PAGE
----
Security Experts:

Many Darknet Sites Defaced in "Freedom Hosting II" Hack

Thousands of Tor-based websites became inaccessible last week after hackers breached the systems of Freedom Hosting II, a service provider that is believed to host roughly 20 percent of the sites on the dark web.

While Freedom Hosting II has hosted nearly 11,000 websites, an analysis conducted by privacy and anonymity researcher Sarah Jamie Lewis has shown that only 1,500 - 2,500 of them had any content.

Hackers affiliated with the Anonymous hacktivist movement said more than half of the websites hosted by Freedom Hosting II contained child pornography, despite the provider’s claims that it does not tolerate this type of content.

As a result, the hackers defaced all the sites hosted by Freedom Hosting and leaked data taken from its systems. The hackers also provided information on how they managed to breach the organization’s systems.

Users who attempted to access the websites were shown a message that started with, “Hello Freedom Hosting II, you have been hacked.” The Verge reported that the hackers initially offered to sell the stolen data for 0.1 bitcoin (roughly $100), but later apparently decided to make it available for free. The address provided by the attackers has received a total of 0.12 bitcoins.

Australian security expert Troy Hunt, the owner of the Have I Been Pwned breach notification service, analyzed the leaked data and discovered a 2.2 Gb database containing more than 380,000 user records, including email addresses, usernames and passwords.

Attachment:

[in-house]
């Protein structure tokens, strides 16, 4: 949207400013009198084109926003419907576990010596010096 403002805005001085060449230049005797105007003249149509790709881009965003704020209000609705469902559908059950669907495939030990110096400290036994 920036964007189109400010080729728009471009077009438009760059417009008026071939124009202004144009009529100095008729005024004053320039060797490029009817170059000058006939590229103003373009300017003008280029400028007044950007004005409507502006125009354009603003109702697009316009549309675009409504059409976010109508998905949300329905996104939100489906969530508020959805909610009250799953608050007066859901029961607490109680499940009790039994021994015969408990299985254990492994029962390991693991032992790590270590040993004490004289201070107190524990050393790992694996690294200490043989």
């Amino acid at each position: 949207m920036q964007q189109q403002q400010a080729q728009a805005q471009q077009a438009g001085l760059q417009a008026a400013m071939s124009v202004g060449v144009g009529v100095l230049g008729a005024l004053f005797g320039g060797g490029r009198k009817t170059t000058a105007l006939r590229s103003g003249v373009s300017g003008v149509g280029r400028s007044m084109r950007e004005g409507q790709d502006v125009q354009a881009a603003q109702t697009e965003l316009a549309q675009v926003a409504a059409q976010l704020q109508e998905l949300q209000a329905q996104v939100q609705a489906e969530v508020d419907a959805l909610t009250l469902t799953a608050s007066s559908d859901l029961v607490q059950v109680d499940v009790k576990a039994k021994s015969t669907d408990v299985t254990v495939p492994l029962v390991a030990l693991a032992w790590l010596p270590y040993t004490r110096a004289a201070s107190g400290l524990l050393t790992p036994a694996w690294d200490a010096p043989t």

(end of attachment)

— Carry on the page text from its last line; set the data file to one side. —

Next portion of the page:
Hunt believes law enforcement agencies will find the leaked data very useful, especially since it includes real email addresses. He also pointed out that many of the addresses are on .gov domains, but it’s unclear how many of them are real and what they have been used for.

The leaked data was also analyzed by Chris Monteiro, who confirmed that Freedom Hosting II hosted some large English and Russian-language forums related to child abuse. The researcher also identified fraud, account hacking, fetish and botnet websites.

The original Freedom Hosting was taken down by the FBI back in 2013. Before shutting it down, the agency exploited a vulnerability to identify darknet users.

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Eduard Kovacs (@EduardKovacs) is a contributing editor at SecurityWeek. He worked as a high school IT teacher for two years before starting a career in journalism as Softpedia’s security news reporter. Eduard holds a bachelor’s degree in industrial informatics and a master’s degree in computer techniques applied in electrical engineering.